New drive-by cryptocurrency mining scheme persists after you exit your browser window

A practice referred to as drive-by cryptomining has increasingly attracted attention in recent months as a relatively new way for bad actors to generate cryptocurrency. The practice works by leveraging the CPU resources of visitors to websites that have either been hacked or are otherwise malicious, potentially tapping into the power of millions of PCs. The one catch, however, is that the mining only persists as long as someone is on the website, stopping the second a visitor navigates away from the malicious page. A new technique recently discovered by researchers, however, allows for persistent drive-by cryptomining even after someone has left the website or otherwise exited the browser window.

Described by researchers at Malwarebytes (opens in new tab) (via Ars Technica), the new method discreetly opens a pop-under window that hides behind the clock on the Windows taskbar. Once open, the window sits there, continuing to mine cryptocurrency while eating up CPU resources in a way so as not to attract attention from most users. From Malwarebytes:

This type of pop-under is designed to bypass adblockers and is a lot harder to identify because of how cleverly it hides itself. Closing the browser using the "X" is no longer sufficient. The more technical users will want to run Task Manager to ensure there is no remnant running browser processes and terminate them. Alternatively, the taskbar will still show the browser's icon with slight highlighting, indicating that it is still running.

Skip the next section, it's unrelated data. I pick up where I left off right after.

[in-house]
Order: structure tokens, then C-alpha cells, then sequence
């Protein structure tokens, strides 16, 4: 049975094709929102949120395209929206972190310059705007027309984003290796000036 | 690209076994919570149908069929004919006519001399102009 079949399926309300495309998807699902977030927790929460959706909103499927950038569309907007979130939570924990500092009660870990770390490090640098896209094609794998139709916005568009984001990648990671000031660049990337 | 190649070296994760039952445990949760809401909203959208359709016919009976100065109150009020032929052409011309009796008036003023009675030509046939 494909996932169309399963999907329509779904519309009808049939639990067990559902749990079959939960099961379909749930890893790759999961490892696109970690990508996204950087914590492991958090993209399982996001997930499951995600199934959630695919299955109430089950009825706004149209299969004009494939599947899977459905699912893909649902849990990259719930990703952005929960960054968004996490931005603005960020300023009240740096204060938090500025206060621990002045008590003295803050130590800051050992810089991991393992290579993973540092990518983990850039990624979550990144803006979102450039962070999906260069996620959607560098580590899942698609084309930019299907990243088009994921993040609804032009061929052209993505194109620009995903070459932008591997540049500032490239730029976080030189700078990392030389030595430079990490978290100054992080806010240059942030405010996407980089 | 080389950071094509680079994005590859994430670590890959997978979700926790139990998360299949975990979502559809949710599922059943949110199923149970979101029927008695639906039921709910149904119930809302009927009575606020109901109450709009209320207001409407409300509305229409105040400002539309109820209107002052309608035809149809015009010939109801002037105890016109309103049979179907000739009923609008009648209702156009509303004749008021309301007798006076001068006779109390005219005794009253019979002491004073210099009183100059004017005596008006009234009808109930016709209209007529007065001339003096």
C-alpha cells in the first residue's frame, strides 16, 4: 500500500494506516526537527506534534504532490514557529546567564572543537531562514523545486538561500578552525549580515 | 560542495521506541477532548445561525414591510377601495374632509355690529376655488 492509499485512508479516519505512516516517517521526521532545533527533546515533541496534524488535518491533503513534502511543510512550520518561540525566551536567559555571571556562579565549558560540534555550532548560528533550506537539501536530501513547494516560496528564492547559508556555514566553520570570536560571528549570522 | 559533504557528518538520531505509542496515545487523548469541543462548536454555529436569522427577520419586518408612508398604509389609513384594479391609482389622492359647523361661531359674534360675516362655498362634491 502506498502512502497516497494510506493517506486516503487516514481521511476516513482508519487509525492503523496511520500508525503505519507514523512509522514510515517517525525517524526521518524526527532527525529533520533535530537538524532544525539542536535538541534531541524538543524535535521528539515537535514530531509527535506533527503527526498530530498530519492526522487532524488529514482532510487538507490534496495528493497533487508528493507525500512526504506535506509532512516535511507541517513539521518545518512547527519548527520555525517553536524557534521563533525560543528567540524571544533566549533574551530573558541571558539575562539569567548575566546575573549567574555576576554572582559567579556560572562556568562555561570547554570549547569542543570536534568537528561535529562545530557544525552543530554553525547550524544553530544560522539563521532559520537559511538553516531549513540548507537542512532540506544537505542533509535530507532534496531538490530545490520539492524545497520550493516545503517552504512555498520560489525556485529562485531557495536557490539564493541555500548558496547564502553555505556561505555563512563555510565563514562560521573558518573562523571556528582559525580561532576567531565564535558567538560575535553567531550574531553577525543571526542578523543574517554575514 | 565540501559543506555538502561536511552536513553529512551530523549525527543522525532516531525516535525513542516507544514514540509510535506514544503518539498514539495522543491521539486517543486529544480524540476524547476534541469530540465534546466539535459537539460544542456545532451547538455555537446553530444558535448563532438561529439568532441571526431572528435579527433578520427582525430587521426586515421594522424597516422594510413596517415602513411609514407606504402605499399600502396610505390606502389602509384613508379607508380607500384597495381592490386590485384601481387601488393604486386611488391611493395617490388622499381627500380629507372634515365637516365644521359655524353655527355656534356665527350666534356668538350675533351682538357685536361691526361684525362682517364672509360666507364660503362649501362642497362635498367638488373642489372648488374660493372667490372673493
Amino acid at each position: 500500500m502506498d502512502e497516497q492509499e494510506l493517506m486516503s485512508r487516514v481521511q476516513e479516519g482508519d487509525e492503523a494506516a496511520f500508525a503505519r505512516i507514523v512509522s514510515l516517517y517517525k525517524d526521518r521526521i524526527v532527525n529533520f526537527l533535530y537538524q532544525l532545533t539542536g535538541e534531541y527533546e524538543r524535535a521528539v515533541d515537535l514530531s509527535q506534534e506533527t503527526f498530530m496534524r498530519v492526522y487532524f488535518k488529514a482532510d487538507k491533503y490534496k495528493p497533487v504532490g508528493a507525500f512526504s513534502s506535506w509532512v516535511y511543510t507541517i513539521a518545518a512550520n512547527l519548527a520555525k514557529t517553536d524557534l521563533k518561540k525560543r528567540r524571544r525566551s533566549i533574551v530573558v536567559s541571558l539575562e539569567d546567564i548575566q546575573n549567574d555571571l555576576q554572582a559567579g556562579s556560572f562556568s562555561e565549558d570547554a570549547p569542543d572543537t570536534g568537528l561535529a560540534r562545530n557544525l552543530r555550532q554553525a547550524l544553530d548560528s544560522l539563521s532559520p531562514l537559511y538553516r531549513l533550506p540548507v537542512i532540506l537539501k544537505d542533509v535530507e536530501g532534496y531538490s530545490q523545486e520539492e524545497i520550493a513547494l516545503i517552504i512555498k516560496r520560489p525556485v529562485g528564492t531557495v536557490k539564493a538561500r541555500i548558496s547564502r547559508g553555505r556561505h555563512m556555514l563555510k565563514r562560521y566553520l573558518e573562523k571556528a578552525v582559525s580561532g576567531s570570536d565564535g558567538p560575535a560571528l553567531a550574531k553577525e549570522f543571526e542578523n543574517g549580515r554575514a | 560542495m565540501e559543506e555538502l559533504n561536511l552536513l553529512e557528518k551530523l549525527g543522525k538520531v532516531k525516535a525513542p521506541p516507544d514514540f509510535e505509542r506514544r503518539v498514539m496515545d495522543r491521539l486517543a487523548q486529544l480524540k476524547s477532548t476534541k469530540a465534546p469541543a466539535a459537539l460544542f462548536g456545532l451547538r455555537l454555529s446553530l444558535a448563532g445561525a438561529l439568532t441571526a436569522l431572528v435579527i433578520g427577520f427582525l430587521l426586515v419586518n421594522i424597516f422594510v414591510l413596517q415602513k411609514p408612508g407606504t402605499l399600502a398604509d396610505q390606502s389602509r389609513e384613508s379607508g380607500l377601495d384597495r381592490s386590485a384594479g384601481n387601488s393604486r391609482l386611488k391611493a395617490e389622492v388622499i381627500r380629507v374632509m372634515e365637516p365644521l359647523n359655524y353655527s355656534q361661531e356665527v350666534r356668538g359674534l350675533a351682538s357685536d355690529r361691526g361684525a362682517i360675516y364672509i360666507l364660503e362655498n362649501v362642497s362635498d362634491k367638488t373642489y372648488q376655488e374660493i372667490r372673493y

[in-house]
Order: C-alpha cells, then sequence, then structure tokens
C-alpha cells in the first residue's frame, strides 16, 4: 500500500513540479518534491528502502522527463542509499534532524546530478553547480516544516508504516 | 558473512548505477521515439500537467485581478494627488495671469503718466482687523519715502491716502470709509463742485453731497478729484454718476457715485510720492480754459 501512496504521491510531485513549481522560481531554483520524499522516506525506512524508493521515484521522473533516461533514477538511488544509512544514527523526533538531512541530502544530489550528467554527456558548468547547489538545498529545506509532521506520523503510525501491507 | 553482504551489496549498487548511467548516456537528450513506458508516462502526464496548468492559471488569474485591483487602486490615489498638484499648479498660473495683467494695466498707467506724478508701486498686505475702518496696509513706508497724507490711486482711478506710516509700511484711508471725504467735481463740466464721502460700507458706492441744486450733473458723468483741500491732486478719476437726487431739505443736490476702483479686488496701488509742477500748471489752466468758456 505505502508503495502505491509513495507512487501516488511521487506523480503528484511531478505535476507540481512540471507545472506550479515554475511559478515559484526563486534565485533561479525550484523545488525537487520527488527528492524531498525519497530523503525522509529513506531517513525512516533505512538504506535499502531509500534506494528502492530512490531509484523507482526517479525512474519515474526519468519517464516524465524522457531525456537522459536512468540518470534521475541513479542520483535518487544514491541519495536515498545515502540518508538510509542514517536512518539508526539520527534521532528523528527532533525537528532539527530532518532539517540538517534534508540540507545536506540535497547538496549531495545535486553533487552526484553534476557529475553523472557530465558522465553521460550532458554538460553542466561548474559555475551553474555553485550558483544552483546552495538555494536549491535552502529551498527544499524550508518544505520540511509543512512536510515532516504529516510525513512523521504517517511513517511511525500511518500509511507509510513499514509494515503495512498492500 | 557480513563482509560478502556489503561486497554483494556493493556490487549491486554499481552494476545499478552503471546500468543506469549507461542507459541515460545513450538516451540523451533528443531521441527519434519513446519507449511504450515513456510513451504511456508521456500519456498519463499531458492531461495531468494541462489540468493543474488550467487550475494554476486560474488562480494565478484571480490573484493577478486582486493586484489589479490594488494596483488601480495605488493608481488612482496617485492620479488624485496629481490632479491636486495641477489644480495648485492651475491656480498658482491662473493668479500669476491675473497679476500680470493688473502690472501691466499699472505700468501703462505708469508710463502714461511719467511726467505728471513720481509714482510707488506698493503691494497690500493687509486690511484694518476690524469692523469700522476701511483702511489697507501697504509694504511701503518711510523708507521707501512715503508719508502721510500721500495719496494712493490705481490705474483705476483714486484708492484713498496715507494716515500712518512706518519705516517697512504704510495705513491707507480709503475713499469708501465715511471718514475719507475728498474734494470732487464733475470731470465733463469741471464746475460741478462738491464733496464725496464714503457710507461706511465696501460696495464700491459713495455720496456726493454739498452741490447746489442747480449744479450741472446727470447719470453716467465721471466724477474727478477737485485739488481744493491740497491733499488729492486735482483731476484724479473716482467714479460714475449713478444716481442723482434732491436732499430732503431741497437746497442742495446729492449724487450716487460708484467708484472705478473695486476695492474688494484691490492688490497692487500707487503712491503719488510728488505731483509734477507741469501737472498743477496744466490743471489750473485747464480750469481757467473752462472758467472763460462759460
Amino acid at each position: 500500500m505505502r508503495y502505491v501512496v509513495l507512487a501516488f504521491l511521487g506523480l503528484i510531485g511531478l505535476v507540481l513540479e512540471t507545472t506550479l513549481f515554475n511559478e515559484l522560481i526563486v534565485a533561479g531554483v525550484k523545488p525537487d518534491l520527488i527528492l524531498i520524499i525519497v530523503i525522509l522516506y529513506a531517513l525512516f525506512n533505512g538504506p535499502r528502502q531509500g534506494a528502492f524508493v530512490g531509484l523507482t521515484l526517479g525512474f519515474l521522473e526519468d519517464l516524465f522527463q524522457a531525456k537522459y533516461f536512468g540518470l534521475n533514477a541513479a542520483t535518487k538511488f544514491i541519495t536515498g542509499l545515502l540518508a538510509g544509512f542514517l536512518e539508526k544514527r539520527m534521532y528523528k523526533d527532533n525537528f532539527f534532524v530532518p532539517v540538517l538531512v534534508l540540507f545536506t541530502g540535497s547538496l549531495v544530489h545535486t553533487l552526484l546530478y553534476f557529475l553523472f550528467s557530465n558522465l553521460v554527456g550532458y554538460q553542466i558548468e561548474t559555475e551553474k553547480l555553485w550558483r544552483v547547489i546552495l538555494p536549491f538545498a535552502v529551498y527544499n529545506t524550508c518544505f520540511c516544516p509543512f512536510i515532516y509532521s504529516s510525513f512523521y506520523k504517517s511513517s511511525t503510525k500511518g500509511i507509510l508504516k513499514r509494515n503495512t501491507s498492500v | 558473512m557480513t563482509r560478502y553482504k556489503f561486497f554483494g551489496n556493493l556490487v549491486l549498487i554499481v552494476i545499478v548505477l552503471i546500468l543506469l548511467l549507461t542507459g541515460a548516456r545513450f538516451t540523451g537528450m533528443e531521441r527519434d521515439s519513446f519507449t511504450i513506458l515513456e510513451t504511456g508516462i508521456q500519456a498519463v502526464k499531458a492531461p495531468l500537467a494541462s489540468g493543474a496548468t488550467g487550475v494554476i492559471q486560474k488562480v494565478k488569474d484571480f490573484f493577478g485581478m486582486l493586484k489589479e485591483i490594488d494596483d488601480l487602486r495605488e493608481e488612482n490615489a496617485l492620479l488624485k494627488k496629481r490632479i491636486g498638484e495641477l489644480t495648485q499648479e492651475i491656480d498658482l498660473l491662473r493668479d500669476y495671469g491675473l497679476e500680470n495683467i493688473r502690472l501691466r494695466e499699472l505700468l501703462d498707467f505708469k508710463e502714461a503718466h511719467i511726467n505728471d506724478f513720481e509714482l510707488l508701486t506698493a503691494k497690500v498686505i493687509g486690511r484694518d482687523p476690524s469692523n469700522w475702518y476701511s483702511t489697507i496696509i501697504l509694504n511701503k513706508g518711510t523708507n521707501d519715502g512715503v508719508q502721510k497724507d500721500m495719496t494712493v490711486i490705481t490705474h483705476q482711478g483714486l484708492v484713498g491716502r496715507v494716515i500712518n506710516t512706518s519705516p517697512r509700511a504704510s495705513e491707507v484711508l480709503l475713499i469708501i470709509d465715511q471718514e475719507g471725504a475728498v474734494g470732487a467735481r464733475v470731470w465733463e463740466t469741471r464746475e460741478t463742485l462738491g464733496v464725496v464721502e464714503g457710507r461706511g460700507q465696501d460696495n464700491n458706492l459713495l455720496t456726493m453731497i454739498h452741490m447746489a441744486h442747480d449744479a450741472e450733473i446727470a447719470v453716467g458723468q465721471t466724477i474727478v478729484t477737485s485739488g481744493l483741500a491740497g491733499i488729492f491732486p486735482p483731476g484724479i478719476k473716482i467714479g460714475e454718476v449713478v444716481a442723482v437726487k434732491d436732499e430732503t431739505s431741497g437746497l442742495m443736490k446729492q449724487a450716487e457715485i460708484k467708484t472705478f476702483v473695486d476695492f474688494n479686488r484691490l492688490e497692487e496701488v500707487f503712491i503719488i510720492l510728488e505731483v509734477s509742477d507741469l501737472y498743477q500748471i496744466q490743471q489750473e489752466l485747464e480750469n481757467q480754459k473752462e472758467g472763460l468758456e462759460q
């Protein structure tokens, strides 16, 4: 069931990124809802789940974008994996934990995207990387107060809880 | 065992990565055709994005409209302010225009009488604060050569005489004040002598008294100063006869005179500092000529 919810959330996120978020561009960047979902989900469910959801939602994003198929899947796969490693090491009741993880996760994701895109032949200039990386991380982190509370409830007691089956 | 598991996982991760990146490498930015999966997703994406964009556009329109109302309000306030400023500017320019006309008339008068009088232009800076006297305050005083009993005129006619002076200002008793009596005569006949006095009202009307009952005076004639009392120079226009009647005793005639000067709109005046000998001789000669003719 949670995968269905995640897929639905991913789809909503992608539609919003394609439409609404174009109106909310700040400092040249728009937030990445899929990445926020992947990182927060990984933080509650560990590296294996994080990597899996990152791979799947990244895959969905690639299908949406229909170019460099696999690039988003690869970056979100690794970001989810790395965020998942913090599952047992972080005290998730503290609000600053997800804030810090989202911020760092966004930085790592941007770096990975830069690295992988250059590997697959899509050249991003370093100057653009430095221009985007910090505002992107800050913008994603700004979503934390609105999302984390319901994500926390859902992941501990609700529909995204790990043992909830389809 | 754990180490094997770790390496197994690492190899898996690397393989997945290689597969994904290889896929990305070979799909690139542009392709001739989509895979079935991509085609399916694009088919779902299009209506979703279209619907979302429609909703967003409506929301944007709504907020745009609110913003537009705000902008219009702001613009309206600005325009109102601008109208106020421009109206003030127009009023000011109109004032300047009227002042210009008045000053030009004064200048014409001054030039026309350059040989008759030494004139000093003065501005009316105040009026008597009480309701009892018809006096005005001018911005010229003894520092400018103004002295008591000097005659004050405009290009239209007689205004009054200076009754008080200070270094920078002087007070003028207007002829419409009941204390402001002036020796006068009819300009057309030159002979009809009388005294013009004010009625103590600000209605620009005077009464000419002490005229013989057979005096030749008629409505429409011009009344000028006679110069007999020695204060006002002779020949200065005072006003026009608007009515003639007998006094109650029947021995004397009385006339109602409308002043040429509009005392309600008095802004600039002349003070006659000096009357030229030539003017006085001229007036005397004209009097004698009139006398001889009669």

Interestingly, while CPU usage spikes to above 50 percent while the window is open, the code at work has been designed in such a way as to not max out CPU activity, ensuring that it is more likely to go unnoticed.

Hidden Cryptomining

The researchers observed the technique working with the latest version of Google Chrome on Windows 7 and Windows 10. As for other browsers, the firm says "results may vary." As Malwarebytes suggests, it might be wise to keep an eye on task manager to make sure no extra browser processes remain running after you've exited the window. If a window is running, the browser's icon should remain highlighted on the taskbar as well.

Dan Thorp-Lancaster is the former Editor-in-Chief of Windows Central. He began working with Windows Central, Android Central, and iMore as a news writer in 2014 and is obsessed with tech of all sorts. You can follow Dan on Twitter @DthorpL and Instagram @heyitsdtl

7 Comments
  • Go Chrome. 👍
  • I shut my computer down when not using it. NVMe SSD, so it boots almost as fast as it wakes from sleep. If I leave the room for 10 minutes, it still gets shut down. Shut down is the new sleep for me. No use wasting any power of running my silicon at all of I'm not using it.  Microsoft needs to go the Apple route and build security features directly into their browser. This is absolutely NOT something that should be left to third party developers. Tracking protection and content blockers should be basic out of the box features. The web space is as dangerous as the desktop binary space. Windows Defender is not enough. 
  • Chrome is Google's browser, not Microsoft's.
  • You might want to test if the computing power for shutting down and starting up again might exeeed 10 minutes of Idle time. It's very likely (yet i won't bet on it).
  • Proper browsers already have all the protections you mention. Chrome is not one of those.   edit: Besides... Microsoft was the first company to build protection into their browser.
  • Why are pop under windows even allowed? Why would Windows allow a window to be positioned lower than the task bar?
  • Because if that bottom area of the screen is blocked from access nothing could ever use the full resolution of the screen. If you lock everything down, you can do very little. Welcome to reality. It bytes.